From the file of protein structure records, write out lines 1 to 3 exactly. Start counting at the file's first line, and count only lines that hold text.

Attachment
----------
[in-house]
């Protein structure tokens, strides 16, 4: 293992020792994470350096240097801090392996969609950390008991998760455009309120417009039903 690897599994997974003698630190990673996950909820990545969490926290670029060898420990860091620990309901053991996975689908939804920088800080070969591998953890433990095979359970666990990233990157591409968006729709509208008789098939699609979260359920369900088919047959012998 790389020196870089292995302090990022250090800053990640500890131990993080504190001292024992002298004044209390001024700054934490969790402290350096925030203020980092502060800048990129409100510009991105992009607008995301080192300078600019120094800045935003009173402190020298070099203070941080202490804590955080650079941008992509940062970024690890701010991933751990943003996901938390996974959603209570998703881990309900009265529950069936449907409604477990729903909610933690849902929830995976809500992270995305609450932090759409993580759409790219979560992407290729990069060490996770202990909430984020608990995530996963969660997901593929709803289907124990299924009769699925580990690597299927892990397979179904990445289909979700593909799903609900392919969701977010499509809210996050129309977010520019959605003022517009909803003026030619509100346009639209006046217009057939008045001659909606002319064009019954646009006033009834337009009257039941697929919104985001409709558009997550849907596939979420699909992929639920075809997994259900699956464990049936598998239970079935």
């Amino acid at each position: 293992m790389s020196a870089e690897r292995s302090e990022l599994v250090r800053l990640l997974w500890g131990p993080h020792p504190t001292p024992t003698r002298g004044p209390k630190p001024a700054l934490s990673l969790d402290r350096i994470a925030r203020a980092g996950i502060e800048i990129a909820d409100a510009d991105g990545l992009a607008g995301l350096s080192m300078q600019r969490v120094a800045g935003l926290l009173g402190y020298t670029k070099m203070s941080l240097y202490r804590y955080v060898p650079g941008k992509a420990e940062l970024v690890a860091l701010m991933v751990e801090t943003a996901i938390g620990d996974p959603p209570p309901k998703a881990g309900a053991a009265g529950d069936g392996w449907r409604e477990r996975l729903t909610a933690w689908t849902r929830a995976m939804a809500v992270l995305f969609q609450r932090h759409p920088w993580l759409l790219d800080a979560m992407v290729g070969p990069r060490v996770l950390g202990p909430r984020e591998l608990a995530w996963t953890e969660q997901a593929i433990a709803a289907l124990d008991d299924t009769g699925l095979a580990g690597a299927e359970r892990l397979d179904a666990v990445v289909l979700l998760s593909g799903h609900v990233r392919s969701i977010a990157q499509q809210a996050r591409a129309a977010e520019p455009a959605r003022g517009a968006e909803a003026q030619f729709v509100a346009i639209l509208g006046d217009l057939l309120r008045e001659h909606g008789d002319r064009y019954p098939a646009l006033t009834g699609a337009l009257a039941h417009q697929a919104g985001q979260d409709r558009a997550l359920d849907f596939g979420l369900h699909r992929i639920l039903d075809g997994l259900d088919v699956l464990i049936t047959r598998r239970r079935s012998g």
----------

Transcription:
[in-house]
């Protein structure tokens, strides 16, 4: 293992020792994470350096240097801090392996969609950390008991998760455009309120417009039903 690897599994997974003698630190990673996950909820990545969490926290670029060898420990860091620990309901053991996975689908939804920088800080070969591998953890433990095979359970666990990233990157591409968006729709509208008789098939699609979260359920369900088919047959012998 790389020196870089292995302090990022250090800053990640500890131990993080504190001292024992002298004044209390001024700054934490969790402290350096925030203020980092502060800048990129409100510009991105992009607008995301080192300078600019120094800045935003009173402190020298070099203070941080202490804590955080650079941008992509940062970024690890701010991933751990943003996901938390996974959603209570998703881990309900009265529950069936449907409604477990729903909610933690849902929830995976809500992270995305609450932090759409993580759409790219979560992407290729990069060490996770202990909430984020608990995530996963969660997901593929709803289907124990299924009769699925580990690597299927892990397979179904990445289909979700593909799903609900392919969701977010499509809210996050129309977010520019959605003022517009909803003026030619509100346009639209006046217009057939008045001659909606002319064009019954646009006033009834337009009257039941697929919104985001409709558009997550849907596939979420699909992929639920075809997994259900699956464990049936598998239970079935």
């Amino acid at each position: 293992m790389s020196a870089e690897r292995s302090e990022l599994v250090r800053l990640l997974w500890g131990p993080h020792p504190t001292p024992t003698r002298g004044p209390k630190p001024a700054l934490s990673l969790d402290r350096i994470a925030r203020a980092g996950i502060e800048i990129a909820d409100a510009d991105g990545l992009a607008g995301l350096s080192m300078q600019r969490v120094a800045g935003l926290l009173g402190y020298t670029k070099m203070s941080l240097y202490r804590y955080v060898p650079g941008k992509a420990e940062l970024v690890a860091l701010m991933v751990e801090t943003a996901i938390g620990d996974p959603p209570p309901k998703a881990g309900a053991a009265g529950d069936g392996w449907r409604e477990r996975l729903t909610a933690w689908t849902r929830a995976m939804a809500v992270l995305f969609q609450r932090h759409p920088w993580l759409l790219d800080a979560m992407v290729g070969p990069r060490v996770l950390g202990p909430r984020e591998l608990a995530w996963t953890e969660q997901a593929i433990a709803a289907l124990d008991d299924t009769g699925l095979a580990g690597a299927e359970r892990l397979d179904a666990v990445v289909l979700l998760s593909g799903h609900v990233r392919s969701i977010a990157q499509q809210a996050r591409a129309a977010e520019p455009a959605r003022g517009a968006e909803a003026q030619f729709v509100a346009i639209l509208g006046d217009l057939l309120r008045e001659h909606g008789d002319r064009y019954p098939a646009l006033t009834g699609a337009l009257a039941h417009q697929a919104g985001q979260d409709r558009a997550l359920d849907f596939g979420l369900h699909r992929i639920l039903d075809g997994l259900d088919v699956l464990i049936t047959r598998r239970r079935s012998g």